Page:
WILMINGTON — It’s been a busy few years for 24-year-old singer-songwriter Emily Roth. Aside from finishing her degree at UNCW and maintaining a career as a working musician, she and her boyfriend have been renovating a 110-year-old home in downtown Burgaw.
“It’s been really fun — I’ve enjoyed it,” Roth said. “I’m not gonna lie: It’s hard though.”
The experience inspired the singer-songwriter to pen “You and Vinyl,” a song about getting home after a hard day’s work to find the respite of a record player and a loved one awaiting. The experience has been one Roth wanted to memorialize even during the roughest days of scraping walls and patching 10-foot ceilings.
“By the end of the day, you’re just feeling done and sometimes it does take a toll on your relationship,” she said. “And you just have to remind yourself: You may have these moments, but you wouldn’t want to do this with anyone else.”
As is the case with most of her music, Roth is inspired to write and perform by emotions and daily occurrences — whether from her own life or from what her friends and family are experiencing. She wrote an homage to her grandparents’ relationship in “Family is Everything.”
“My grandparents met at the Carolina Beach Boardwalk and married in a week,” she explained. “So the song talks about how family is always there for you. . . . that is probably one of my favorite songs to play because it’s kind of a tear-jerker.”
Once the pandemic hit, Roth’s inspiration was fragmented since she wasn’t interacting as much with friends and family.
“I was just so uninspired at first; I like to write from living,” she said. “But I tried to make space and time to sit down and write a little bit every day, even if, you know — even if it’s only a few lines.”
To date she has written around 20 songs, many of which cover the tried-and-true connection of love. She wrote “Timeless” in under 20 minutes, based on her own five-year relationship.
“We bought this house together and I started to think about time, and how it’s comforting to come home and not feel uncomfortable in silence — getting comfortable with your person,” she said.
Roth plays all of her music on an acoustic guitar — which she picked up for the first time at a young 12 years old after being inspired by hearing Taylor Swift for the first time. Her mom signed Roth up for lessons with local musician Justin Fox, and by age 13, another local musician, Fred Flynn, asked her to open for his band at downtown’s Duck and Dive.
“There’s little 13-year-old me at Duck and Dive — like so cool,” Roth said. “And it just kind of took off from there. I had a lot of help from the other local musicians.”
Travis Shallow invited her to play often, and Roth would hit up open mics as frequently as possible. By 2018, her live gigs were snowballing, so she began following the path of career musician while finishing her communications degree at UNCW.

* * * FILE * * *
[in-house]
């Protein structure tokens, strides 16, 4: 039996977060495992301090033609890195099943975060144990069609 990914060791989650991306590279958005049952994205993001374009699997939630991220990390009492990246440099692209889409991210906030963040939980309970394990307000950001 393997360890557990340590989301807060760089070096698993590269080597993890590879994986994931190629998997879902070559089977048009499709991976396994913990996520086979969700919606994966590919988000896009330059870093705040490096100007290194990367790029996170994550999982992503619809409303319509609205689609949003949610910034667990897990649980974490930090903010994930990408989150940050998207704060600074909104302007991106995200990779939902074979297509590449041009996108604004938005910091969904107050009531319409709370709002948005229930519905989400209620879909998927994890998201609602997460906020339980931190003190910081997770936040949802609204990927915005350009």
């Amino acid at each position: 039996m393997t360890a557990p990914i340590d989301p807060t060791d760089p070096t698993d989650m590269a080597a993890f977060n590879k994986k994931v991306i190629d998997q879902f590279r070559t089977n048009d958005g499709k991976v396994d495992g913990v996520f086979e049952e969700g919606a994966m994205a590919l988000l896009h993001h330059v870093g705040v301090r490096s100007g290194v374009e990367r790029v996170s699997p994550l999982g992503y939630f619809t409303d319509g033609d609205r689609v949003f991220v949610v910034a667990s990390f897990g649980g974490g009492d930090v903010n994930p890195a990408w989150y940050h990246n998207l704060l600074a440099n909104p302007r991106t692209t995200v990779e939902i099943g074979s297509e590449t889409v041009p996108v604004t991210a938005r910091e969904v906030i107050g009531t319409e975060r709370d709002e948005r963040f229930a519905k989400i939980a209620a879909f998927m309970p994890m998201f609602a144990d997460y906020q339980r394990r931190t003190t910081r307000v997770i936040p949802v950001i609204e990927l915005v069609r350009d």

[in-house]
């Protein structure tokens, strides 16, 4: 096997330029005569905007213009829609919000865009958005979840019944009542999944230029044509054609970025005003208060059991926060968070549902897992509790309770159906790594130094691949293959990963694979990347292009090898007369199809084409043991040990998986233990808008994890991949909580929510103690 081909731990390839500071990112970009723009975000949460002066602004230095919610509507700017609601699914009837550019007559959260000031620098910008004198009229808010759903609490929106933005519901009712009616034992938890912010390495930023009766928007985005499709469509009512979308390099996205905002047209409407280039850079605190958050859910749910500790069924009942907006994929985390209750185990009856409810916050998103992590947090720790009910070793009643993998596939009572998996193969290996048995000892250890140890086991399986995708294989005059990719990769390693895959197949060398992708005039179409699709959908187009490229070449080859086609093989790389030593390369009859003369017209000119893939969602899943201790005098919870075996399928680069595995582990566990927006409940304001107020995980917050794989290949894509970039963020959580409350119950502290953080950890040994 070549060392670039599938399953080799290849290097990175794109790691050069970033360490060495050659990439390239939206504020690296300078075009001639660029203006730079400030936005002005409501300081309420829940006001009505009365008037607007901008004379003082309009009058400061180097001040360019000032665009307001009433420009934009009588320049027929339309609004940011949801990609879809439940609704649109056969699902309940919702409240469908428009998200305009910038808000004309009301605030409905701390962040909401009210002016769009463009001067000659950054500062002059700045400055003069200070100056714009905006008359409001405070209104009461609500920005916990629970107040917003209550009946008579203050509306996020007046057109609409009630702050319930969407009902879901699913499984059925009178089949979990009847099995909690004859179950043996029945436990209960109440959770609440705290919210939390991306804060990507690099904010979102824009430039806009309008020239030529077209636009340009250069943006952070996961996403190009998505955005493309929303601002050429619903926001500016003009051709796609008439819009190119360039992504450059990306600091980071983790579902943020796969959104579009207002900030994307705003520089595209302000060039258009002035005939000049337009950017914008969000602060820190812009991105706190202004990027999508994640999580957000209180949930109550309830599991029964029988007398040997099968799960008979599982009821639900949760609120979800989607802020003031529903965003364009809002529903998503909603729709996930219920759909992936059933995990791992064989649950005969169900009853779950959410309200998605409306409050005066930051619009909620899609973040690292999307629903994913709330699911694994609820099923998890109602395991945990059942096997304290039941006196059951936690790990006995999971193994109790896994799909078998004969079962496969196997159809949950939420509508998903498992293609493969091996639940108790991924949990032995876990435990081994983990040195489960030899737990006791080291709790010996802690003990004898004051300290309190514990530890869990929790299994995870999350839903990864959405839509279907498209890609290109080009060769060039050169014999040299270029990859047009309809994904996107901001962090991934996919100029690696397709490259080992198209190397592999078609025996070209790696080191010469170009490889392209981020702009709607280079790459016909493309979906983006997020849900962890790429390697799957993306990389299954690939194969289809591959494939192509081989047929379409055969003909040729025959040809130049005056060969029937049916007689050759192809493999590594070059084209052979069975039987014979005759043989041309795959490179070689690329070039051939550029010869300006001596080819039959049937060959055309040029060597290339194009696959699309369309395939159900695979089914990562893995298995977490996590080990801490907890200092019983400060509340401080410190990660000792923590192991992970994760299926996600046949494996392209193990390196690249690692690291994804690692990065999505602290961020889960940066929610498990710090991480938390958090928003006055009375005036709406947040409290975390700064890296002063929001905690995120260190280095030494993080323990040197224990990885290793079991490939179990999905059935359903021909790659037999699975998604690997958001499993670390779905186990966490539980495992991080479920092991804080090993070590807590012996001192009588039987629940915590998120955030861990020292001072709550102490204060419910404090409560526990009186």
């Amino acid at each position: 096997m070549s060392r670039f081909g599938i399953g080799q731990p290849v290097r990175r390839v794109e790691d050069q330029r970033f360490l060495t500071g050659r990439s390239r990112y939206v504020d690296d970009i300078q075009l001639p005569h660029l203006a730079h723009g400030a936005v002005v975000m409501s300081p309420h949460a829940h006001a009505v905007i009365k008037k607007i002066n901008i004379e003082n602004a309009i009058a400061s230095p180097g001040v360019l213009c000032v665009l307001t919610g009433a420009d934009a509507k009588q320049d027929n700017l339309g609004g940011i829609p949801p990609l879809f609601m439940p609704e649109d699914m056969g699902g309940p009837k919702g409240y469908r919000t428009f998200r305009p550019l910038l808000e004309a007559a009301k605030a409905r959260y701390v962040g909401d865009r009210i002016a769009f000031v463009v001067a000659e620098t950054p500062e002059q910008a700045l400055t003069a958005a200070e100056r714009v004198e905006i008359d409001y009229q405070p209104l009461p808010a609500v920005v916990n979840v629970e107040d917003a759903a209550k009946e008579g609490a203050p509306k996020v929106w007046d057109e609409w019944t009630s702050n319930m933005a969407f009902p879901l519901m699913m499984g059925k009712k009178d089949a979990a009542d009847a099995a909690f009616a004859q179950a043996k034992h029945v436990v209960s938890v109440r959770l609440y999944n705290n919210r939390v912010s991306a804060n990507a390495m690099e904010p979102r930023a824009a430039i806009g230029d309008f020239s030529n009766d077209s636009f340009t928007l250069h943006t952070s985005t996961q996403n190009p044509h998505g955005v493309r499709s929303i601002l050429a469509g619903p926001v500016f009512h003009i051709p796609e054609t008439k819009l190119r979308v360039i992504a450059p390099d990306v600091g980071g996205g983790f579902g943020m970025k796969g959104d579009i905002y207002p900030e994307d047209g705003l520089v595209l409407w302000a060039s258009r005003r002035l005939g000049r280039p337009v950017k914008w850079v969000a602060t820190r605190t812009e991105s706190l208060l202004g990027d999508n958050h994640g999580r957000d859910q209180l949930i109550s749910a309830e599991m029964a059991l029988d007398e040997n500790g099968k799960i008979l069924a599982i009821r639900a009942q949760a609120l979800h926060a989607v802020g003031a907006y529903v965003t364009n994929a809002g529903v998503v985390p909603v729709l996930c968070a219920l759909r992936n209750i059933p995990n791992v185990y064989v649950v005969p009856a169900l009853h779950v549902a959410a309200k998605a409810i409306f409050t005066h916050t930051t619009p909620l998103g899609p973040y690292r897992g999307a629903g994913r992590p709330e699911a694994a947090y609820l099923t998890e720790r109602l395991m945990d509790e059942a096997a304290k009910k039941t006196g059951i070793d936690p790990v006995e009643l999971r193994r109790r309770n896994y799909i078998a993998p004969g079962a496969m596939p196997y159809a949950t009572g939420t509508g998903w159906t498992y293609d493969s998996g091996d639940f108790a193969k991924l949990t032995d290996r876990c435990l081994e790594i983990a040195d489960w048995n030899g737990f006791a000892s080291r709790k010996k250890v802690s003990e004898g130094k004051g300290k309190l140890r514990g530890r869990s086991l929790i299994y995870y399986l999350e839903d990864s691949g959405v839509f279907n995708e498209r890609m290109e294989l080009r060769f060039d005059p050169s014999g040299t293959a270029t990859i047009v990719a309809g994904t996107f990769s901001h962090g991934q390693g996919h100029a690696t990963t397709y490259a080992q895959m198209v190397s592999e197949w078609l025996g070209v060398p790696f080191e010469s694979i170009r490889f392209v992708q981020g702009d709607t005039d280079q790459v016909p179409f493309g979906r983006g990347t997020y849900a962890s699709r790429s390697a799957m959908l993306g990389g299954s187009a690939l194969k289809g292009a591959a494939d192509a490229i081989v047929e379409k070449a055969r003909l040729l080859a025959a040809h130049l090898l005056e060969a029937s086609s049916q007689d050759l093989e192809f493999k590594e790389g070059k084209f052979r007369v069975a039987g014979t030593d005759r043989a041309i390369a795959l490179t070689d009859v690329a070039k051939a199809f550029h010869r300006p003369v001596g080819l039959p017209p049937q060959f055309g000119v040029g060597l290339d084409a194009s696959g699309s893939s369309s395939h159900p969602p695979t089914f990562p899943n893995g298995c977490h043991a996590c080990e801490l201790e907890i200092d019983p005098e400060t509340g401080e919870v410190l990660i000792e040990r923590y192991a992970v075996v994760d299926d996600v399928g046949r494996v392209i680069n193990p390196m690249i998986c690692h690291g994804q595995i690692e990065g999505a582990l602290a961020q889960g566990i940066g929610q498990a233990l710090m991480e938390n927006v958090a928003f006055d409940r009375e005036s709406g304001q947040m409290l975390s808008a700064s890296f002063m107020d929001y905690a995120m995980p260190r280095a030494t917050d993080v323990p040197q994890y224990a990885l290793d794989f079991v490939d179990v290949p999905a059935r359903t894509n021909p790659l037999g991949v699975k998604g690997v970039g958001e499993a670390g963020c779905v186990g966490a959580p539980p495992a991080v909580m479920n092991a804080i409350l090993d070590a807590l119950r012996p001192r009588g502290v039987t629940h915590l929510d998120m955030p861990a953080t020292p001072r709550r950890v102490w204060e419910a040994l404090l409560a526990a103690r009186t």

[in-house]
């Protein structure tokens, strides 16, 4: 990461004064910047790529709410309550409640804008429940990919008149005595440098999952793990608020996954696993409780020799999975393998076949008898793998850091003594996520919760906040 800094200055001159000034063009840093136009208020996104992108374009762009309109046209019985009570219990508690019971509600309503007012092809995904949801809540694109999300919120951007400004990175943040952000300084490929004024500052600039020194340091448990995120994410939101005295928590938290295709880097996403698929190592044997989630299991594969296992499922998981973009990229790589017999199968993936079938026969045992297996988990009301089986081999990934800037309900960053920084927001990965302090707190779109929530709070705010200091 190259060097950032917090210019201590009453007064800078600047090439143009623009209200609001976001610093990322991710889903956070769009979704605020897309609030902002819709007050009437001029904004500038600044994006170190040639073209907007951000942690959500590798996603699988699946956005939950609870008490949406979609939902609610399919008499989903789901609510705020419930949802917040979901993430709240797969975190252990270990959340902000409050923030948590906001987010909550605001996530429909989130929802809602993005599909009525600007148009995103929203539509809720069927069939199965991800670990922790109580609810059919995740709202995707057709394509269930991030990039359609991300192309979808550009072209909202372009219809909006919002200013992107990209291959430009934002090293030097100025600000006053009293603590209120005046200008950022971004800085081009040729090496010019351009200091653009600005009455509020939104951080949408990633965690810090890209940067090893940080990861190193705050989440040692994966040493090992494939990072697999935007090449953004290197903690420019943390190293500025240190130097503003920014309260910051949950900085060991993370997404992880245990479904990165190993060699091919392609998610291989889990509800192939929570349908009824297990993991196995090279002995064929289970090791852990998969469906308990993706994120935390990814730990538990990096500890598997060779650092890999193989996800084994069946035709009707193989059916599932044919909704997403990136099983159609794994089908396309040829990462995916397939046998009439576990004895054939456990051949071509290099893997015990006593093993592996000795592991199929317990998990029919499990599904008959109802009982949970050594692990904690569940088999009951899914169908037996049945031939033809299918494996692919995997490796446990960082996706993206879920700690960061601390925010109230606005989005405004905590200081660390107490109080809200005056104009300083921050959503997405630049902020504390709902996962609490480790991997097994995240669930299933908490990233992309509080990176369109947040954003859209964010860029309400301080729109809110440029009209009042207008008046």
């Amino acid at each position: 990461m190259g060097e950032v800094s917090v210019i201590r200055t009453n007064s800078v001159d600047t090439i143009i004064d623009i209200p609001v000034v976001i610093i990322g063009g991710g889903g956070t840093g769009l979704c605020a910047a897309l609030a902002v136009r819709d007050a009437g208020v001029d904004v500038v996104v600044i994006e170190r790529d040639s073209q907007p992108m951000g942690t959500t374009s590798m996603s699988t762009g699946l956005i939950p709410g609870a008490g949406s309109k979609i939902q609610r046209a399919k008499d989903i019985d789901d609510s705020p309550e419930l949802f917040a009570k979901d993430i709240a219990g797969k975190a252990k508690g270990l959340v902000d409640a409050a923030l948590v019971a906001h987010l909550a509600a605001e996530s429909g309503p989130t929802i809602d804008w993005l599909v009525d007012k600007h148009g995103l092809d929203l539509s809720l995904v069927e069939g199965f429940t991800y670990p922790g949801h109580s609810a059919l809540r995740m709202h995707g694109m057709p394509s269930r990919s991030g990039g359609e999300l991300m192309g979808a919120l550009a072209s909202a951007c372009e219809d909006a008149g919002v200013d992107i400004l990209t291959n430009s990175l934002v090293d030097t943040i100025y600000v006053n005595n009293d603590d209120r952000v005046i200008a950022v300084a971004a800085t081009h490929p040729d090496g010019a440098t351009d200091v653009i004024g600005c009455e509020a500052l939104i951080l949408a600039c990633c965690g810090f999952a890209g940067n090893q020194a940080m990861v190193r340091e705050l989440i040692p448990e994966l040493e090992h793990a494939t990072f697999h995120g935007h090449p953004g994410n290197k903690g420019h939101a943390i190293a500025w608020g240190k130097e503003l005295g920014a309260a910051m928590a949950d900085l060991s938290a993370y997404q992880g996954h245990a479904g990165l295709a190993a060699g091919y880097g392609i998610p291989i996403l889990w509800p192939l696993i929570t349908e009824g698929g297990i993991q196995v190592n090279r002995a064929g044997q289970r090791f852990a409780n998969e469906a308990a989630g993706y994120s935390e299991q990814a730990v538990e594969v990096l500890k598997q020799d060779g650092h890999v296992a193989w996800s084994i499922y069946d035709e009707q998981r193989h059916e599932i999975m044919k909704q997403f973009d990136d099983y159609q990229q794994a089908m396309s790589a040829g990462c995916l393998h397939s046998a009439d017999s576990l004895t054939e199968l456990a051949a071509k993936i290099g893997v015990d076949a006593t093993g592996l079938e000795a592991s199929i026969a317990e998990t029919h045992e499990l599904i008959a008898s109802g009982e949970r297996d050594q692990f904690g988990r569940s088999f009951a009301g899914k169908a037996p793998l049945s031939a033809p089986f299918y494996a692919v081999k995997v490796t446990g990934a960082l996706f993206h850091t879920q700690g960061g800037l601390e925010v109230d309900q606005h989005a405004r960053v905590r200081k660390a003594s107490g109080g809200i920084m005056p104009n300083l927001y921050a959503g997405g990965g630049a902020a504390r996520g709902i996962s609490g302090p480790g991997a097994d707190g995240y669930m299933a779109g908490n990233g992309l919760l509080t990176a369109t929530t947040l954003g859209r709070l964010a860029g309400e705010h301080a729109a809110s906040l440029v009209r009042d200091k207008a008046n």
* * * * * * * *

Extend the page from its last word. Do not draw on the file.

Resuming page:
“I chose not to pursue music because I felt like the programs that our schools offer were mostly geared to teaching,” Roth said. “And that wasn’t necessarily what I wanted to go into. I just wanted to be able to market myself as an artist.”
Pre-pandemic Roth was playing around four or more times a week. The pandemic brought her performances to a sharp halt. She did two livestreams — one for Wilson Center’s Ghostlight Series and the other for encore’s Best Of livestream (she was nominated as Best Female Musician 2020 by encore readers).
“But that’s really all I did as far as livestreaming,” she said. “I didn’t really have a lot of good equipment and felt like the quality wasn’t coming out as good as I’d wanted it to.”
She began adding back weekend shows, mostly outside, during spring and fall, and is picking up weekend gigs still. Though, February so far is a little slow. Her sets mix originals with some of her favorite covers, including Stevie Nicks, Chris Stapleton, and Tom Petty, even Michael Jackson.
“I really like doing ‘Billie Jean’ acoustic because it surprises people,” Roth said. “People are like, ‘What in the world?’”
“‘Cornelia Street’ is the best, too” she added, praising Ms. Swift.
“My mom found Taylor Swift on MySpace when I was a kid and was like, ‘Oh, Emily, check this girl out,’” Roth recalled. “And so we kind of fell in love with her through that. And then my grandfather bought her CD and was like, ‘I think you sound like her.’ So that’s when I became obsessed.”
Much like Swift, Roth has her sights set on Nashville, Tennessee. It’s a goal within arm’s reach, as Roth wants to pursue a songwriting career in Music City by summer 2021.
“So after two years [working on the house,] we’re trying to sell it by July,” she said.
When in Nashville, Roth will record some of her music, first and foremost. Rather than do a full LP or even a shorter EP, she is sticking to singles.
“Because that seems to be the trend right now with some artists,” she said. “Artists are just releasing singles a lot of time because, you know, Spotify and a lot of platforms like that only push one song at a time.”
She also will pick up gigs immediately upon arrival, in hopes of getting the attention of music execs.
“I want to get my foot in the door when some of these places reopen, which is hopefully soon, and that will be a good opportunity for me to get in the scene,” Roth said. “A lot of people left Nashville and went home during the pandemic, so I feel like that’d be a good opportunity, and the stars just kind of have aligned where I’m actually able to do that now.”
Before heading west, Roth will continue playing locally, including at Slainte in Monkey Junction on Feb. 13. Her music can be heard at www.emilyrothmusic.com.
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